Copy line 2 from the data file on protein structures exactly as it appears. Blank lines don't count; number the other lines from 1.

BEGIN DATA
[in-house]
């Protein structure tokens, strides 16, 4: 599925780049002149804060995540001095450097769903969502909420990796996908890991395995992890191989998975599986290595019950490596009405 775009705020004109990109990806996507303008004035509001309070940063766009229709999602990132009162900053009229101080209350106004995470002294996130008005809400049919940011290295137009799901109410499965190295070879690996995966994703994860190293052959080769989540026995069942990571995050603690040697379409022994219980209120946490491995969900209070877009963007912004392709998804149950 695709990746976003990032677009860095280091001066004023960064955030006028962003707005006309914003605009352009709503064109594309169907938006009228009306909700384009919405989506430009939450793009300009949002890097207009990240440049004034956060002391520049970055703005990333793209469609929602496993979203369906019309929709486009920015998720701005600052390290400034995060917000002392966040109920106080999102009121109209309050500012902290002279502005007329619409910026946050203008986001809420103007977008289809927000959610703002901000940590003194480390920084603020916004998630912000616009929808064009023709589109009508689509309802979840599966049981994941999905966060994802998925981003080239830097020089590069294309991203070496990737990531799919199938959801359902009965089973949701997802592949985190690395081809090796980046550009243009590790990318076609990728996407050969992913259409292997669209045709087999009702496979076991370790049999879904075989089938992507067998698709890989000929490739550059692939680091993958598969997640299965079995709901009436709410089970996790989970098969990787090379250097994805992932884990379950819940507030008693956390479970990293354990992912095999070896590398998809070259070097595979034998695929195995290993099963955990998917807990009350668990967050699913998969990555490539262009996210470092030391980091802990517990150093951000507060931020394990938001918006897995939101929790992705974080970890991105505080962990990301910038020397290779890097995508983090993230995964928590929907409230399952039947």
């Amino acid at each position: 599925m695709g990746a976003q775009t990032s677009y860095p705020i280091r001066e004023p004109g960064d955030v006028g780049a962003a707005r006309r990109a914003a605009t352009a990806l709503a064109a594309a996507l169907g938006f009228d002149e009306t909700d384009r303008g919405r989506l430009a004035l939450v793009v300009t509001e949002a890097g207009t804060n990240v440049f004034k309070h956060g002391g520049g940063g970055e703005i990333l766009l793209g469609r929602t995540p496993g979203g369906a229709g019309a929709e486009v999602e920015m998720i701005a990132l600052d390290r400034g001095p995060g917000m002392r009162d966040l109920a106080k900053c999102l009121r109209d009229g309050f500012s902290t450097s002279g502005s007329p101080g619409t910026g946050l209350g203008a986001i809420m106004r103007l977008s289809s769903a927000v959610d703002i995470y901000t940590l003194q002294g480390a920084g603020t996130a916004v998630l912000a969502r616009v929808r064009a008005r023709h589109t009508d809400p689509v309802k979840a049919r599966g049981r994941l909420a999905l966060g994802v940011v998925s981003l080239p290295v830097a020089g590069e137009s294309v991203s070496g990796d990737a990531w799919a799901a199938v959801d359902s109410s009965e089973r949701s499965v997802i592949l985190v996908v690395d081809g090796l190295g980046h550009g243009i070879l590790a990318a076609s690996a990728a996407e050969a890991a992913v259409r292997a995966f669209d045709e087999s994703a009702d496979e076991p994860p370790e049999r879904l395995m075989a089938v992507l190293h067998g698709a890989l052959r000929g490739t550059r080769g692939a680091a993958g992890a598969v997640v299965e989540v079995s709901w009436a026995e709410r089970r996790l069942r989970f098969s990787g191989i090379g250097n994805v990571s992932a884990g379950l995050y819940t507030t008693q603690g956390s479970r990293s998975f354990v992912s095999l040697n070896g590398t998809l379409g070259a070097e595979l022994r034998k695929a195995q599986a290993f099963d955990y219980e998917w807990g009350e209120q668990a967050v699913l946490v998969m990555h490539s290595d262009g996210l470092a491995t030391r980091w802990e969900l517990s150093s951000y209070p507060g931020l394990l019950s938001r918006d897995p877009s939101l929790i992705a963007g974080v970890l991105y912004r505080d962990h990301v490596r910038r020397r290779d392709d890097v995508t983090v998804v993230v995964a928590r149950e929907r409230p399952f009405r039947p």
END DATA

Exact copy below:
């Protein structure tokens, strides 16, 4: 599925780049002149804060995540001095450097769903969502909420990796996908890991395995992890191989998975599986290595019950490596009405 775009705020004109990109990806996507303008004035509001309070940063766009229709999602990132009162900053009229101080209350106004995470002294996130008005809400049919940011290295137009799901109410499965190295070879690996995966994703994860190293052959080769989540026995069942990571995050603690040697379409022994219980209120946490491995969900209070877009963007912004392709998804149950 695709990746976003990032677009860095280091001066004023960064955030006028962003707005006309914003605009352009709503064109594309169907938006009228009306909700384009919405989506430009939450793009300009949002890097207009990240440049004034956060002391520049970055703005990333793209469609929602496993979203369906019309929709486009920015998720701005600052390290400034995060917000002392966040109920106080999102009121109209309050500012902290002279502005007329619409910026946050203008986001809420103007977008289809927000959610703002901000940590003194480390920084603020916004998630912000616009929808064009023709589109009508689509309802979840599966049981994941999905966060994802998925981003080239830097020089590069294309991203070496990737990531799919199938959801359902009965089973949701997802592949985190690395081809090796980046550009243009590790990318076609990728996407050969992913259409292997669209045709087999009702496979076991370790049999879904075989089938992507067998698709890989000929490739550059692939680091993958598969997640299965079995709901009436709410089970996790989970098969990787090379250097994805992932884990379950819940507030008693956390479970990293354990992912095999070896590398998809070259070097595979034998695929195995290993099963955990998917807990009350668990967050699913998969990555490539262009996210470092030391980091802990517990150093951000507060931020394990938001918006897995939101929790992705974080970890991105505080962990990301910038020397290779890097995508983090993230995964928590929907409230399952039947």